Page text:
Most people say dumping your RV tanks at home is legal if you own your own septic system. However, if you’re connected to a municipal water supply, you’ll need to check with your local government. Whether you have septic or sewer, you should ensure it’s legal.

This is one of those questions that isn’t easy to Google or find in your online city or county code. We recommend calling your city offices (or county if you’re in an unincorporated area) so there’s no doubt. If you dump where it’s illegal or in the wrong spot, such as a storm drain, you could be heavily fined.

Difference Between RV Grey Water and RV Black Water

An RV grey tank holds the grey waste water from the sink, shower, and other water-using appliances in the RV. The RV black tank holds only the wastewater and waste from the RV toilet.

In some RVs, the black tank also holds water from the bathroom sink, but it’s still raw sewage due to the waste from the toilet. 

Grey water isn’t as noxious as RV black water. A grey water holding tank typically fills up faster due to how much water humans use, filling up in anywhere from three days to one week. Grey tanks are also usually larger than black tanks. 

Black tanks can take one to three weeks to fully fill, depending on use, and are usually the smallest holding tank on an RV. 

5 Places to Dump Your RV Grey Water

RV Dump Stations: RV dump stations are specifically designed for RVs to dump their tanks. They can be found at many RV parks, campgrounds, and rest areas. Some dump stations may require a fee, while others may be free to use.

Honey Wagon: If you are staying at a campsite or RV park that has a honey wagon, you can use this to dump your RV tanks. Make sure to follow the rules and regulations of the campsite or RV park.

RV Service Centers: Many RV service centers offer dump stations for RVers. They may also provide additional services like water and propane refills, repairs, and maintenance.

Public Rest Areas: Some public rest areas have dump stations for RVs. However, not all rest areas have this facility, so it is recommended to check before you go.

Private Dump Stations: Private dump stations can be found at some gas stations, truck stops, and RV dealerships. These facilities may charge a fee, so be sure to check before using them.

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  1. Camp Dad says:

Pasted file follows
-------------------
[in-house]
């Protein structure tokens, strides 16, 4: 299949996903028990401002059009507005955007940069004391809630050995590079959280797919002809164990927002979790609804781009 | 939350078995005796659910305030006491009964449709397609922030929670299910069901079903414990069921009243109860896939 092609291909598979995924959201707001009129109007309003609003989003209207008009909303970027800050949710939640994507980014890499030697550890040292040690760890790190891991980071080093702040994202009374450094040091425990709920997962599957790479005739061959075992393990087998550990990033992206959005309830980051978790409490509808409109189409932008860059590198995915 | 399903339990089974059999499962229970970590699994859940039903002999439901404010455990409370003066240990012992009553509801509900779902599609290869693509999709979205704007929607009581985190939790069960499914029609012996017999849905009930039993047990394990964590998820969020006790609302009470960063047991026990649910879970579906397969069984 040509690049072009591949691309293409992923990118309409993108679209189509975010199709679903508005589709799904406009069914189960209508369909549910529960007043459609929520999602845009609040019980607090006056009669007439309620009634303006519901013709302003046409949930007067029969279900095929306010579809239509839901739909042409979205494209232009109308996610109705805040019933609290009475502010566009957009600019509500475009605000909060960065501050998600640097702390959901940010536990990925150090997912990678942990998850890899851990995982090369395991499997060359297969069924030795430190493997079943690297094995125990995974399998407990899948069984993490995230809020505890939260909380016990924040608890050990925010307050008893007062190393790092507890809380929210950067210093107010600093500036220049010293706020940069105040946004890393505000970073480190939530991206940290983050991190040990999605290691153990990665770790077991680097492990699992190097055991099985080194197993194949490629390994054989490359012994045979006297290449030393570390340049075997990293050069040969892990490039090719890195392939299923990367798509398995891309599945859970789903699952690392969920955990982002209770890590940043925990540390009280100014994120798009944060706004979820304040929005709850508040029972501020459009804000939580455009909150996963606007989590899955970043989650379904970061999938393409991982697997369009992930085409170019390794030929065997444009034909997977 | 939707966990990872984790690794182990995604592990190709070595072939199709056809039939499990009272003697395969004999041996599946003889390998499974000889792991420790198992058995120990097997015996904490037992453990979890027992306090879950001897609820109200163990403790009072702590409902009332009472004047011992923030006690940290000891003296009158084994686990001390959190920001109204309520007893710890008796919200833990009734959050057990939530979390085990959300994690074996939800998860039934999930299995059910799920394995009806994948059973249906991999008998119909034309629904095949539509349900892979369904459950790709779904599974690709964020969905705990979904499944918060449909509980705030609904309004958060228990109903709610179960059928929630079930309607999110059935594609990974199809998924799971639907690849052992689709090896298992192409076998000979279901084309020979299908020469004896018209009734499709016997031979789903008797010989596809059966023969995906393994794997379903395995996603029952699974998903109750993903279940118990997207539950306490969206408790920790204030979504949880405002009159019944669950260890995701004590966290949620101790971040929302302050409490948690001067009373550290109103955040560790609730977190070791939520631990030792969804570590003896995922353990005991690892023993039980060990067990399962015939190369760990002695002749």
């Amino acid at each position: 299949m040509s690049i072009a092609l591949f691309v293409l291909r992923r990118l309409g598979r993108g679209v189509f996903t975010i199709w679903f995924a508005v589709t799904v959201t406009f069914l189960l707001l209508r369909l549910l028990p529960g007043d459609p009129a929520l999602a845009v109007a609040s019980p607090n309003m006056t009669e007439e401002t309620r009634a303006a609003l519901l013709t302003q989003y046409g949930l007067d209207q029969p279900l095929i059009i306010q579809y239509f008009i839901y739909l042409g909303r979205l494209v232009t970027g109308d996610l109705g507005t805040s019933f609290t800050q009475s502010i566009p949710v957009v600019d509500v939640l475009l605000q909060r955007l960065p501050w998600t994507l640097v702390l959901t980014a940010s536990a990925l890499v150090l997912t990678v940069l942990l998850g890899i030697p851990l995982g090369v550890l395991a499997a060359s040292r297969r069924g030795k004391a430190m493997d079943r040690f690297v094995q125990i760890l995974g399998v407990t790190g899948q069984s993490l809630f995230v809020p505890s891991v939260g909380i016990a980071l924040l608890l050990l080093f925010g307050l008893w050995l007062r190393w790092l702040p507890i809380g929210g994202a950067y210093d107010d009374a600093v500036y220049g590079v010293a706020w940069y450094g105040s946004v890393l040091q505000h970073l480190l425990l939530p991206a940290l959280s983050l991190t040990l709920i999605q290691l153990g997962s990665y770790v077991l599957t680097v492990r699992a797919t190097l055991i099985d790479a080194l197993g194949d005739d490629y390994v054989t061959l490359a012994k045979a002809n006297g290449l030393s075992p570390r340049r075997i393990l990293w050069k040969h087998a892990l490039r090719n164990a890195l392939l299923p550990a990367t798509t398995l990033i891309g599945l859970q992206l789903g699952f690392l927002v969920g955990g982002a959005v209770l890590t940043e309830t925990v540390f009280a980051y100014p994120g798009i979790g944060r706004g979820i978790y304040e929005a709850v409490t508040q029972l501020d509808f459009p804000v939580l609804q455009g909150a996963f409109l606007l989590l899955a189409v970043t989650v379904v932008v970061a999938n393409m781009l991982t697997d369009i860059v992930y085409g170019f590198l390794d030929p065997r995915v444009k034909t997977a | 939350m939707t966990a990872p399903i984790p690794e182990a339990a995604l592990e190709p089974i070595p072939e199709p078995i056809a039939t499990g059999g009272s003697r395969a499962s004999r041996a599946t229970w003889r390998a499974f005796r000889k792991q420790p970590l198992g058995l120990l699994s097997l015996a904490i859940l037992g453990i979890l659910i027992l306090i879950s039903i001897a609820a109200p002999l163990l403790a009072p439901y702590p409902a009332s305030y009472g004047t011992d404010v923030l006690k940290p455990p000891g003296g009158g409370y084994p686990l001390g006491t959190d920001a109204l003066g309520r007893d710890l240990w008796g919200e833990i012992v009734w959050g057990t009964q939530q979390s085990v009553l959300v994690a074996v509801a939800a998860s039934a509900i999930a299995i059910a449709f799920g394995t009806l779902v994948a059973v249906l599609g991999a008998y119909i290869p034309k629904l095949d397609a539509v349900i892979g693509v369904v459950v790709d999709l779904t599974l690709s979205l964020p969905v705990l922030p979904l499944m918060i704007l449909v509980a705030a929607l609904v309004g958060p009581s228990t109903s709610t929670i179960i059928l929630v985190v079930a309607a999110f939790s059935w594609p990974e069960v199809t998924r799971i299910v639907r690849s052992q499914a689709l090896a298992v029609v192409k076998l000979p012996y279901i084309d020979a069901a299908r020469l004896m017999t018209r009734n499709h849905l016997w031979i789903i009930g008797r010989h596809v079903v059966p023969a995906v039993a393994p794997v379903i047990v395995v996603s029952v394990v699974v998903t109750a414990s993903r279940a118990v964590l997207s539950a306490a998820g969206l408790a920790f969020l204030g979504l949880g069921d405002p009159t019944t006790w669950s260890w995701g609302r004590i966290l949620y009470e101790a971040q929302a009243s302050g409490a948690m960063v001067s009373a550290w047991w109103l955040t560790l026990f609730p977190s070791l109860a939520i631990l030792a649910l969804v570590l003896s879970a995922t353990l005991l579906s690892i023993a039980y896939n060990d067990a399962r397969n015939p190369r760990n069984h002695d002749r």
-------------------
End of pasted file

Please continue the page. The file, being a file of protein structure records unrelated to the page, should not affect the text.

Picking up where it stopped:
I understand about gray water and agree with the article. Here’s my question….is it okay to shower outside with an all-natural castille soap like Dr. Bronners and allow the water to run out on the ground? We do dishes with Dr. Bronners the same way.

  2. Matt Sullivan says:

    So if in camping with my tent for a week, I take my grey water with me when I leave?

  3. Bob says:

    Same with a canoe trip. Gonna Portage 5 gallon containers of grey water? Don’t think so.

  4. Rob says:

    As with any gray water system whether it be in a Home or a RV the main problem happens in the tank when it’s allowed to sit and go anaerobic for a period of time.
    if you wash your dishes with a natural soap in a pan out in the wilderness and then toss it on the ground it hasn’t started to digest yet and will actually make the plants happy

  5. Sarvi says:

    I have the same question. I have an outdoor shower and that seems like a decent way to conserve tank space.

  6. Dave J says:

    The BLM Ranger at an AZ LTVA told us “if the shower water doesn’t hit the grey water tank it’s not considered grey water”. We of course shower outside usually standing on a wooden pallet with a plywood top.

  7. Ronda says:

    In the country, people’s houses the black water goes to septic tank. However their gray water just goes to the ground.

  8. Linda says:

    I never let mine sit closed and use all biodegradable products, Earth friendly only. My tank is never shut.

  9. My grey water “tank” has never been used as a tank. It holds nothing. Earth happy products used only.

  10. […] gray and black should be flushed out and cleaned thoroughly. After those systems are flushed out, take the contaminated water to a dump site to dispose of it […]